1. An encrypted spreadsheet uploaded from your Venops dashboard provides an “exclusion screening template” with the individuals and entities you want to screen.
  2. Venops accurately crosschecks your list against a direct-source exclusions database of every applicable exclusion/sanction authority.
  3. Complete exclusion clearance investigations are included. A complete exclusion screening record is created and maintained on your dashboard to show there are no excluded parties affiliated with your organization.
  4. Our software instantly identifies all possible exclusion matches by name and source. The Venops knowledge base provides a concise guide to easily clear any possible matches found. This option is best for smaller covered entities with a staff that doesn’t change very often.
  5. Venops access includes monthly Autopilot screening. The Venops system remembers every name previously screened and re-checks each of them automatically against the new updated exclusions database. This provides you with an updated, current exclusion report every month without fail.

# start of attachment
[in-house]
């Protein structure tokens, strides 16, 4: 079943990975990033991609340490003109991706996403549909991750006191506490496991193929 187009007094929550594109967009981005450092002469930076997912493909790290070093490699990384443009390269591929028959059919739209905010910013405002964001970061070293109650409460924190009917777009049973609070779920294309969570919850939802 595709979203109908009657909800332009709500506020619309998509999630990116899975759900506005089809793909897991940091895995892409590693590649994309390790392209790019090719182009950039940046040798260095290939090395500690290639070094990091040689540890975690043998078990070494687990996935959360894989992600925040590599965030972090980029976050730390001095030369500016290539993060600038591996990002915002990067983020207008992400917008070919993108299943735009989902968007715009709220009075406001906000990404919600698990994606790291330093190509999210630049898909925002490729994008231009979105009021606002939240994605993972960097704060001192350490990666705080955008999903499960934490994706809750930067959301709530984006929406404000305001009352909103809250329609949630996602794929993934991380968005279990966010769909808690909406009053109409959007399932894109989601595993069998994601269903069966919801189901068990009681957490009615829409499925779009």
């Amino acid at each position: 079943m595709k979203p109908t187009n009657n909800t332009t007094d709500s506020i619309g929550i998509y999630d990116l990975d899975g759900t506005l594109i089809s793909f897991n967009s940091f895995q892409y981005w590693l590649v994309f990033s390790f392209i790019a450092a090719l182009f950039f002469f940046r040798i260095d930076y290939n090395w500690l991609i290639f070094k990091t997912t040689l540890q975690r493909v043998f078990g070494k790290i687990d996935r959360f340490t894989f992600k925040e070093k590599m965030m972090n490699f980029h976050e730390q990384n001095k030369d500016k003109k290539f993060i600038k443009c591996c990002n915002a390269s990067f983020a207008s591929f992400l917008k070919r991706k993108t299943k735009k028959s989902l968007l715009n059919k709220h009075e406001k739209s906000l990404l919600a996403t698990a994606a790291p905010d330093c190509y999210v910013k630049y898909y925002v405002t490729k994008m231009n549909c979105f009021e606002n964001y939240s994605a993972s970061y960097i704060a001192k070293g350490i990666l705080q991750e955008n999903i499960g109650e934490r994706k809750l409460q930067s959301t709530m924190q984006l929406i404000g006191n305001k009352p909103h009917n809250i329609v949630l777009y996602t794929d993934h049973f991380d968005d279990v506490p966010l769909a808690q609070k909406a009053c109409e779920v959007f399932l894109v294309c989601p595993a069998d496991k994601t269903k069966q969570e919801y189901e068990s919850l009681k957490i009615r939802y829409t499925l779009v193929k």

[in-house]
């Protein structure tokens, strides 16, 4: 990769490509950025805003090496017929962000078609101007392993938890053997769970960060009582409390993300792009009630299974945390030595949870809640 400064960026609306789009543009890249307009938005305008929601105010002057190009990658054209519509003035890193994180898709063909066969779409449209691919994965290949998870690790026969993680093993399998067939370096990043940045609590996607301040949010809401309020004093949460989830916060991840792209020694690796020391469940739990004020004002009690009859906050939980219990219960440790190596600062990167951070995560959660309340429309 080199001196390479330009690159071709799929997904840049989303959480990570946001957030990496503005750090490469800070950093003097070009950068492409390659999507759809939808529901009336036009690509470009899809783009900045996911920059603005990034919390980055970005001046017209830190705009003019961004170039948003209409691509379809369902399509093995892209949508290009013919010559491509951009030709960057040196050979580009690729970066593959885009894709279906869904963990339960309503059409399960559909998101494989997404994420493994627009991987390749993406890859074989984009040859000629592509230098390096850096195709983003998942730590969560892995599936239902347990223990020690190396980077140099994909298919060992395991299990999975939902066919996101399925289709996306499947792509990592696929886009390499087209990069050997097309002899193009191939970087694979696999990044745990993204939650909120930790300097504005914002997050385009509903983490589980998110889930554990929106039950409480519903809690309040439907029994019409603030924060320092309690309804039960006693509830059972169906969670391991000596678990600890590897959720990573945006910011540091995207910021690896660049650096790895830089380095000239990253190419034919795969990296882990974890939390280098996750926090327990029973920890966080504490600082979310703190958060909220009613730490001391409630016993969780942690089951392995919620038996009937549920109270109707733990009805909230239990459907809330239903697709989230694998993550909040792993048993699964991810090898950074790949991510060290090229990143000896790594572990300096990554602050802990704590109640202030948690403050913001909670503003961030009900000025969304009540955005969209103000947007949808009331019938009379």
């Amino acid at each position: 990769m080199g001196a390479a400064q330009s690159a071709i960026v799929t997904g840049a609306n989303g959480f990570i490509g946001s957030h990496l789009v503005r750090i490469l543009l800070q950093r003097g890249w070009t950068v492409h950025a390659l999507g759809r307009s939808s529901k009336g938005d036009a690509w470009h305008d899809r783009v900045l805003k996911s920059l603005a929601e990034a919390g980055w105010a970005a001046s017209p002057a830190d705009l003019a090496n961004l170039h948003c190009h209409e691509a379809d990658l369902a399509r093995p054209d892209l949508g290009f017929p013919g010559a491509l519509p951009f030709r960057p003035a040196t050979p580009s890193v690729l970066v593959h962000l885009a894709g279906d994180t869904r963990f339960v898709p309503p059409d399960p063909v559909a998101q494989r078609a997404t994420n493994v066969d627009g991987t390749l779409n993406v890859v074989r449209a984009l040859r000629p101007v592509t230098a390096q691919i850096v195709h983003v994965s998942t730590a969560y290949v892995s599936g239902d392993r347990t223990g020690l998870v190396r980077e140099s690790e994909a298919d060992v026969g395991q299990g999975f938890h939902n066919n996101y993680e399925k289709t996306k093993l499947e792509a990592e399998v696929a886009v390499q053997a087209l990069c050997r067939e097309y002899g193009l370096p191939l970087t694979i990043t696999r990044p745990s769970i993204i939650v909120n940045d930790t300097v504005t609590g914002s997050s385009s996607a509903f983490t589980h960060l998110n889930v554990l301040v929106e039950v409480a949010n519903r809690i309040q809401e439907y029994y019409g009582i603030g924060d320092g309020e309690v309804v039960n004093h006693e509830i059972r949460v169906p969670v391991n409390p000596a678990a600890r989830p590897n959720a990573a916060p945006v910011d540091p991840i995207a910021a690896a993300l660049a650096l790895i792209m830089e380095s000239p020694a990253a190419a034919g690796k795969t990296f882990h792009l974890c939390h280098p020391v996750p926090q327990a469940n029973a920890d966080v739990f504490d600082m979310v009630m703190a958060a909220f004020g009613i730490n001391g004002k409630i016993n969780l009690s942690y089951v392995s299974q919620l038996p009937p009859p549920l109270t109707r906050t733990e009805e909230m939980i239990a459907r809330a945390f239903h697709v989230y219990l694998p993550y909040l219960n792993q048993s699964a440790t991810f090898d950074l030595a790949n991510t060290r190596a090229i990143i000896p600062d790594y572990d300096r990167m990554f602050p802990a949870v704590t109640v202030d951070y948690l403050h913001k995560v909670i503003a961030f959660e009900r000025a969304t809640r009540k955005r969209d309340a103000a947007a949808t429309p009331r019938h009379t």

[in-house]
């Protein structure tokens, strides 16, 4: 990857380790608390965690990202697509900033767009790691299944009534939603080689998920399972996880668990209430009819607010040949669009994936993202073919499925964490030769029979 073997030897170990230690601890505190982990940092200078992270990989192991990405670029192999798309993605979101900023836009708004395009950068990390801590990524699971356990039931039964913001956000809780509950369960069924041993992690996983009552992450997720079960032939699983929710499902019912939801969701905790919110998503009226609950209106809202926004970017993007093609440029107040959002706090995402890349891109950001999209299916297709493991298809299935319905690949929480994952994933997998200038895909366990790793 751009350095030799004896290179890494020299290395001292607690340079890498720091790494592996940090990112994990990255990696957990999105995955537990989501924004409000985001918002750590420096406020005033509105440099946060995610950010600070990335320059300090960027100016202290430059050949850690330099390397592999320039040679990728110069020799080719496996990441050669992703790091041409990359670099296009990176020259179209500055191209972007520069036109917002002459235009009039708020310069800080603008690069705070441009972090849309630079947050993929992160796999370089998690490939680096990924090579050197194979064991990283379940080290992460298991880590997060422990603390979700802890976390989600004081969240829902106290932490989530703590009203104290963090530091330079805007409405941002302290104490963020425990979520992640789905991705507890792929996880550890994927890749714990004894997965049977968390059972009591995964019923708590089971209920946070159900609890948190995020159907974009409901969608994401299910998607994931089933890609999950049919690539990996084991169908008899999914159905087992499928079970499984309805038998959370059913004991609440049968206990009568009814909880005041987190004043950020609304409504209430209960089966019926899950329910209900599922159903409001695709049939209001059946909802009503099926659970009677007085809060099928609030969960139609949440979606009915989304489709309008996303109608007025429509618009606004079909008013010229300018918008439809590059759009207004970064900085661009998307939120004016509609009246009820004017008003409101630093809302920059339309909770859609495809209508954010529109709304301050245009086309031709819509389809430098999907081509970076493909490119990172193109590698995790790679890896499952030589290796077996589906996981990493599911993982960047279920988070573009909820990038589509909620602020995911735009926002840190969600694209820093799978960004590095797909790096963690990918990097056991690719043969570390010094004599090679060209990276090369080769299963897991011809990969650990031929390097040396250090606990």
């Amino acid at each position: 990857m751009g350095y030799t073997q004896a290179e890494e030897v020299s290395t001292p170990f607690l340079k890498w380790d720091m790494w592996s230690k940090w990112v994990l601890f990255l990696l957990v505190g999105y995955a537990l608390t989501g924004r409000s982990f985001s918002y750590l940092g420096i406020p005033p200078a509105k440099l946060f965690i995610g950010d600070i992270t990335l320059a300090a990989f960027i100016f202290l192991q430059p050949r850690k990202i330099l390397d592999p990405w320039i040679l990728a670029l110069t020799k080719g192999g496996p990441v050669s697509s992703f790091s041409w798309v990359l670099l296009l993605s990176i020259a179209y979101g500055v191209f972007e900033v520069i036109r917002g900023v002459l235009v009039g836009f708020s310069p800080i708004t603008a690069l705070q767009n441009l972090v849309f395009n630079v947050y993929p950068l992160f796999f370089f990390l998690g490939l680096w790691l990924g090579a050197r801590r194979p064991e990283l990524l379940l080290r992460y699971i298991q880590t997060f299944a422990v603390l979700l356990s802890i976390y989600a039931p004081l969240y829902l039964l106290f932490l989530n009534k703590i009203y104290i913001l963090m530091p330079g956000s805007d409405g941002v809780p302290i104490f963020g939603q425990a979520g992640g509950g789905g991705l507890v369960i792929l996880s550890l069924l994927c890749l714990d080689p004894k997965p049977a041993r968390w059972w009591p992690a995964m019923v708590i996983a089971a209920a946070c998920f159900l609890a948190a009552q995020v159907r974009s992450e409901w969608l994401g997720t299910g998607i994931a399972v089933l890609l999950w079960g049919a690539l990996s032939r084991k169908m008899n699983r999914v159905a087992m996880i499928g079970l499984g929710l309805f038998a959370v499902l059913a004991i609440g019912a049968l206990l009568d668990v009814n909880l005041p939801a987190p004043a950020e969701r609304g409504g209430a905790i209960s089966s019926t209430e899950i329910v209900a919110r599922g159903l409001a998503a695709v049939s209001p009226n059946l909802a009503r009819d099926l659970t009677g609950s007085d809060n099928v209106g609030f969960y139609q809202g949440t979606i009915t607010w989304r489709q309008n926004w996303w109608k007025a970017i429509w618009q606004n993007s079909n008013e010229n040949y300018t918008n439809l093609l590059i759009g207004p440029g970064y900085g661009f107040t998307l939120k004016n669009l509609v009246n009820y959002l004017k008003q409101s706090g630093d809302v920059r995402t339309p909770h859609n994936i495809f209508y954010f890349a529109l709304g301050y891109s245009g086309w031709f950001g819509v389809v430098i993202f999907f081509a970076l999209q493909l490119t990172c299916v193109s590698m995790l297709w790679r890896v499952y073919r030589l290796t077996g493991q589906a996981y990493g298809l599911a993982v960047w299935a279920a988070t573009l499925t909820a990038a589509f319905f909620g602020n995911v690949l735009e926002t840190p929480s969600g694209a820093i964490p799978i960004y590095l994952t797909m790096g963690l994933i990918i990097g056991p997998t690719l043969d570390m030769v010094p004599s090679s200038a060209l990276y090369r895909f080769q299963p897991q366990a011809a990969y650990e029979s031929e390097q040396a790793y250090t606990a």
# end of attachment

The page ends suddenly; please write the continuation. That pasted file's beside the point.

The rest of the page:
This is a statement we hear often enough to address it in our FAQ. Yes – exclusion screening still applies. This is why:

The OIG mandate not only includes exclusion screening to identify excluded parties, but also the requirement to maintain an appropriate record. Your records of routine screening will do much to prove due diligence during any audits that occur – and Venops covers this need with both membership options offered.

Take a closer look by clicking the “Memberships” button above to see a graph showing a side-by-side comparison for each membership level. No registration required.

There are multiple exclusion and sanction lists tracked by Venops. While the federal OIG LEIE and GSA SAM are the most recognized, the majority of states have additional provider sanction lists that are also commonly screened.